Apple’s smart glasses have only recently had a handful of exciting patents this week, yet one more has just come out, and it’s probably the most interesting we’ve seen so far.
The patent in question alludes to the use of eye-tracking, something already coming to the soon-to-be-released Apple Vision Pro. This is a really smart bit of tech. The abstract for the patent describes the function in more detail: “Light sources emit light beams towards the eye. A portion of the light beams are reflected by the surface of the eye towards the input coupler located in front of the eye.” Your eyes are hit with light from the glasses, and it uses the reflection to match the position of your eye.
With this, you could control apps through a mixture of sight and hand tracking. The smart glasses could also learn from the PSVR2, which uses eye tracking for a system called ‘Foveated Rendering.’ This essentially only fully renders what you’re viewing, blurring the rest of the screen to get more out of the processing power of the device.
The Vision Pro’s best feature — iMore’s take
Eye tracking is a particularly interesting feature for an AR device like smart glasses, which use a mixture of reality and digital components. Eye tracking can be used to figure out if you are looking at the UI or objects just past it and can, therefore, offer a much smoother experience. Apple’s smart glasses could offer the SE experience of the Apple Vision Pro, with some stripped-back features at a cheaper price point but still impressive in its own right.
Smart glasses, up until now, have felt a little gimmicky, just because they’ve been very hard to pull off. We liked the RayNeo Air 2 late last year, but Google’s own attempt at smart glasses was taken off the market just a few months before that. If all the recent patents are anything to go off, Apple’s smart glasses may just be the push AR glasses need to work in the mainstream.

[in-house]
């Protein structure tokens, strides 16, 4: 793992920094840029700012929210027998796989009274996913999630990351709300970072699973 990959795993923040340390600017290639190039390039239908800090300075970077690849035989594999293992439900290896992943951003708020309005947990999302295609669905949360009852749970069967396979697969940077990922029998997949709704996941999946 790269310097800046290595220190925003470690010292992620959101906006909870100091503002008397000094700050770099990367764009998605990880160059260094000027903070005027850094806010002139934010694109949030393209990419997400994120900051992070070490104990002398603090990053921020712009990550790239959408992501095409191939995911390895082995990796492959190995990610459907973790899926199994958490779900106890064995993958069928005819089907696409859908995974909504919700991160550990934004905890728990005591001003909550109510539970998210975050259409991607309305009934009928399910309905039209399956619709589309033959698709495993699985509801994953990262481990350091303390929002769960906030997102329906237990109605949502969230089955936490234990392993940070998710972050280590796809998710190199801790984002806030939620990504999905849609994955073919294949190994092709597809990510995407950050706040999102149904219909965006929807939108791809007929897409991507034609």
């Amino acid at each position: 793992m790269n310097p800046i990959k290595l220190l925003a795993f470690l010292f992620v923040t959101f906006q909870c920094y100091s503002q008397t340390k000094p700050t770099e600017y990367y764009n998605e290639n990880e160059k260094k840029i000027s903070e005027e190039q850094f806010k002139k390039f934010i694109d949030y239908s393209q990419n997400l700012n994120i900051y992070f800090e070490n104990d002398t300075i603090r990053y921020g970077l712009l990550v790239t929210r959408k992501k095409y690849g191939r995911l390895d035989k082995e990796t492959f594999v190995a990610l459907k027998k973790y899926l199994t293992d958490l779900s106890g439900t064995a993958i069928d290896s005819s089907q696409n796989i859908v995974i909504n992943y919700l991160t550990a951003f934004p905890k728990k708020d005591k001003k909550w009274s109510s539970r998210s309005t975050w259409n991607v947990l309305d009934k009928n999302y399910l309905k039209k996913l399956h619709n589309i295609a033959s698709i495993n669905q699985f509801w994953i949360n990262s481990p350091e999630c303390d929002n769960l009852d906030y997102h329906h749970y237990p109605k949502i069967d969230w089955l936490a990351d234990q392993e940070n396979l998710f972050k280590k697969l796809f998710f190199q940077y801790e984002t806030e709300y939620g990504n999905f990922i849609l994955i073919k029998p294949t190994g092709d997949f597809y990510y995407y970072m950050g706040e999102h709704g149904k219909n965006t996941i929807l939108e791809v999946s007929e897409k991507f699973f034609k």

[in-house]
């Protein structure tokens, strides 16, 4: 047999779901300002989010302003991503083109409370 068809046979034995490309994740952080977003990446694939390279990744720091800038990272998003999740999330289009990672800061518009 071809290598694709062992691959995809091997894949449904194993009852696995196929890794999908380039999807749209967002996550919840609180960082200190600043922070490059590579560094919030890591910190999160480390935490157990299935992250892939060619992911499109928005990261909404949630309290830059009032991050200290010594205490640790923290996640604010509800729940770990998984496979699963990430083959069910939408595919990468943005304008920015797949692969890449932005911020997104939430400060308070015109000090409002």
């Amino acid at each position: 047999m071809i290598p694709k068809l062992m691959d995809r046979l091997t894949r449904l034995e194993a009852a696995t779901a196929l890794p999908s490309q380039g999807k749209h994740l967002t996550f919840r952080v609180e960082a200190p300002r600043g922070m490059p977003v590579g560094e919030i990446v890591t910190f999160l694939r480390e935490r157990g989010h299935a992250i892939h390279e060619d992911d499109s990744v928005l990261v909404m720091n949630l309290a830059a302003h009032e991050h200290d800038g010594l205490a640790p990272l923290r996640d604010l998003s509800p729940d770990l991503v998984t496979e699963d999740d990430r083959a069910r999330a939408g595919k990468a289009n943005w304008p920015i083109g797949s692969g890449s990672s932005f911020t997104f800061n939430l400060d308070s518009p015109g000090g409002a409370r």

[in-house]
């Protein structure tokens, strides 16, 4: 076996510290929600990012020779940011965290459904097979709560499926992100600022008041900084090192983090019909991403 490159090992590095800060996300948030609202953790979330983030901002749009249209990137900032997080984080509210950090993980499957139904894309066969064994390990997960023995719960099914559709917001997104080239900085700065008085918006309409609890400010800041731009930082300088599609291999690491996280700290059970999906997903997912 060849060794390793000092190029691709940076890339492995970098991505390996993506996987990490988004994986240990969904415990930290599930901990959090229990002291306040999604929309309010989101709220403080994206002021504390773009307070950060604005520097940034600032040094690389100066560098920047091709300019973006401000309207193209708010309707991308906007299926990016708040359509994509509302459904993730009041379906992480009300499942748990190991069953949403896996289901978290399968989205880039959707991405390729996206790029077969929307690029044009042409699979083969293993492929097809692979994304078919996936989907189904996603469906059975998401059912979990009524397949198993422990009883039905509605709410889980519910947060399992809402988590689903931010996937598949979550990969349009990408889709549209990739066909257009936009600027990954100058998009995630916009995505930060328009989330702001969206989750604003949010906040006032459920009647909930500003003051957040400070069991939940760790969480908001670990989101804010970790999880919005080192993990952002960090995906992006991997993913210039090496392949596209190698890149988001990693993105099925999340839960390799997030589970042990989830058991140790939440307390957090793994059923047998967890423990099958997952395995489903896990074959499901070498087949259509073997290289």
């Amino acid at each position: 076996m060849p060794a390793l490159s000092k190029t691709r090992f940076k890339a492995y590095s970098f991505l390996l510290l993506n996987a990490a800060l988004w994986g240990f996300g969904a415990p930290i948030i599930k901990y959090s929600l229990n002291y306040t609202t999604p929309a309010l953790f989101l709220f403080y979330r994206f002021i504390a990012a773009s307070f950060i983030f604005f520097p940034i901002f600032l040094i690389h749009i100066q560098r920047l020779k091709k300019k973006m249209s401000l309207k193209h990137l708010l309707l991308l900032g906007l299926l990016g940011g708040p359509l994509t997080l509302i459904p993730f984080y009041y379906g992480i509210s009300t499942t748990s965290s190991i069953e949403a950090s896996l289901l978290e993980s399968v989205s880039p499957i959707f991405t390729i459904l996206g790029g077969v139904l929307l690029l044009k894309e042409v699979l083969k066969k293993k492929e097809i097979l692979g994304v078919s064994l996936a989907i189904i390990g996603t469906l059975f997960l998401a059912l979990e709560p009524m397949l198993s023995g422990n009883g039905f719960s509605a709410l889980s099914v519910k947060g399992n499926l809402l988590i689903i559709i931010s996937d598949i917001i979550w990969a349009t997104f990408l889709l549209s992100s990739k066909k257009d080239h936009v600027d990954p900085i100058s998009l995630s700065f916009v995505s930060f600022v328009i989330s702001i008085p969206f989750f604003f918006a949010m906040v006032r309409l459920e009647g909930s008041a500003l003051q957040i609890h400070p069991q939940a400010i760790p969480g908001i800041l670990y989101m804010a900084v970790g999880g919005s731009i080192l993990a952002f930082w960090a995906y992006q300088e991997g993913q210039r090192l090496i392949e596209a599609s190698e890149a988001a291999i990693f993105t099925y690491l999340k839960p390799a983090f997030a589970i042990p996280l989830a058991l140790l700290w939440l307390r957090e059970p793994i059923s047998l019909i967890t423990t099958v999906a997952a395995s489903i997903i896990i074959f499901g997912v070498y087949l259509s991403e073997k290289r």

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James is a staff writer and general Jack of all trades at iMore. With news, features, reviews, and guides under his belt, he has always liked Apple for its unique branding and distinctive style. Originally buying a Macbook for music and video production, he has since gone on to join the Apple ecosystem with as many devices as he can fit on his person.
With a degree in Law and Media and being a little too young to move onto the next step of his law career, James started writing from his bedroom about games, movies, tech, and anything else he could think of. Within months, this turned into a fully-fledged career as a freelance journalist. Before joining iMore, he was a staff writer at Gfinity and saw himself published at sites like TechRadar, NME, and Eurogamer.
As his extensive portfolio implies, James was predominantly a games journalist before joining iMore and brings with him a unique perspective on Apple itself. When not working, he is trying to catch up with the movies and albums of the year, as well as finally finishing the Yakuza series. If you like Midwest emo music or pretentious indie games that will make you cry, he’ll talk your ear off.